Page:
Election 2017: Mallozzi, Williams To Seek Fourth Term on Board of Selectmen

Touting their work in forging stronger bonds between the town and Board of Education, addressing long-ignored infrastructure needs and nurturing a responsive and courteous attitude among municipal employees, First Selectman Rob Mallozzi and Selectman Nick Williams announced that they’ll seek fourth terms on the Board of Selectmen.

Selectman Nick Williams (L) and First Selectman Rob Mallozzi (R) announced on March 9, 2017 that each would seek a fourth term on the Board of Selectmen. Credit: Michael Dinan

During a meeting this week with the local press corps, the Republican duo pointed to complementary backgrounds as volunteers in public safety and education to underscore their work on behalf of the community, and said they’ve enjoyed serving alongside Democratic counterpart Beth Jones.

“We have had a very good relationship together, we are really proud of where the town has been and where it’s going, and we feel that we best represent the leadership component that is important to this community,” Mallozzi said during an interview at Town Hall.

Calling Mallozzi one of his best friends, Williams described the Board of Selectmen as “cohesive” as he can remember.

“We work together, we get along great and it’s really been a joy to be a part of it,” Williams said.

The pair also said they looked forward to working with Democrat Kit Devereaux, who has announced her intention to run for a seat on the Board of Selectmen. Asked about the prospect of petitioning candidate Michael Nowacki again running for first selectman—Nowacki in an email confirmed his intentions to do so with NewCanaanite.com—Mallozzi lamented what he described as unwanted and negative changes in the tone of conversation (more on that below).

Complimenting Superintendent of Schools Dr. Bryan Luizzi and the Board of Ed, Mallozzi said the relationship between the district and Town Hall is in “an unbelievably better place now” compared to before he took office.

“Through efforts on our part, through efforts on the Board of Ed’s part and mostly through efforts of Dr. Luizzi and his staff, we are in a real good place,” Mallozzi said. “We are talking synergies to a greater degree, we are extremely respectful of each other’s missions and constraints in terms of state statutes and all that.”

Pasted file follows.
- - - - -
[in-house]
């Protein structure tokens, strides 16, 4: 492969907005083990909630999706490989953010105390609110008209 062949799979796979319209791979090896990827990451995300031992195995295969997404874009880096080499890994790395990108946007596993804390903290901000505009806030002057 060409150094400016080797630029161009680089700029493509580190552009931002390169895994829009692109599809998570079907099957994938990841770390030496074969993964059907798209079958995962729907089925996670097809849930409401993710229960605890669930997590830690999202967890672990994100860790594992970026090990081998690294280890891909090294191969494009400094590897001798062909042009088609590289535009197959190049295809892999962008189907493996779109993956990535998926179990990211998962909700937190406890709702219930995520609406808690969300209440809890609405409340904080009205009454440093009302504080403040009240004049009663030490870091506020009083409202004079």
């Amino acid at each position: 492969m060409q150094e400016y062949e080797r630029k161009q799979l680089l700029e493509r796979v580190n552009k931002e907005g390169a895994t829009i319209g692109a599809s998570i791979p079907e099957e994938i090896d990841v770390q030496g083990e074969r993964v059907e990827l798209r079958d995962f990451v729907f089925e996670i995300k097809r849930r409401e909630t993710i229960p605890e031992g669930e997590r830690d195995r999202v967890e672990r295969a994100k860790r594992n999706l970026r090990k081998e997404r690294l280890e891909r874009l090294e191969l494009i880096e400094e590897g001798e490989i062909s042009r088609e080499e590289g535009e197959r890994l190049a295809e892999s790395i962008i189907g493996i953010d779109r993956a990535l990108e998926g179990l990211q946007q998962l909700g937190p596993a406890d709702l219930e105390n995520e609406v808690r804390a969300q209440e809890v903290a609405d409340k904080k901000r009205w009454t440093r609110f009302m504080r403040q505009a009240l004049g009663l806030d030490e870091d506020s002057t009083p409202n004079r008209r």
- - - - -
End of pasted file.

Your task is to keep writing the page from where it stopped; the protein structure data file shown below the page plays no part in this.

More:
The relationship between the two groups in the past had been “nonexistent,” the first selectman said, and the school board had been seeing “a lot of turnover.”

“There were some financial issues that were contentious between the town and the Board of Ed in terms of funding of insurance and some educational needs,” he said. “That’s all been worked out. We have come a long way.”

Part of the reason for the improvement, according to Mallozzi, is Williams, a former chairman of the Board of Ed.

“What’s going on here in terms of his particular strengths on the legal end of things and as a former chairman of the Board of Ed, and you could say the same about me with ties to emergency services for the town and emergency management and the fire, police and [New Canaan Volunteer Ambulance Corps] component that I have a special affinity for and a deep understanding for,” Mallozzi said. “And I look at those two things as really quite complementary in terms of the vital services that a town provides, education and public safety. I don’t know that you can find two stronger gentlemen or ladies in the highest office of the town with the competency that we have.”

Williams said “it’s critical” for New Canaan to have a school system that distinguishes itself statewide as well as nationwide.

“And I think we have it,” he said.

“When you ask people why they move to New Canaan—education and the downtown. Those are the two things. We are sitting in a brand new town building, in a relatively new Town Hall and that is not a project that we started. But we were able to finish it. The desire to have a new Town Hall started 25 years ago because the old one was simply falling down. And I’m proud that this Board of Selectmen was able to see that through to the finish.”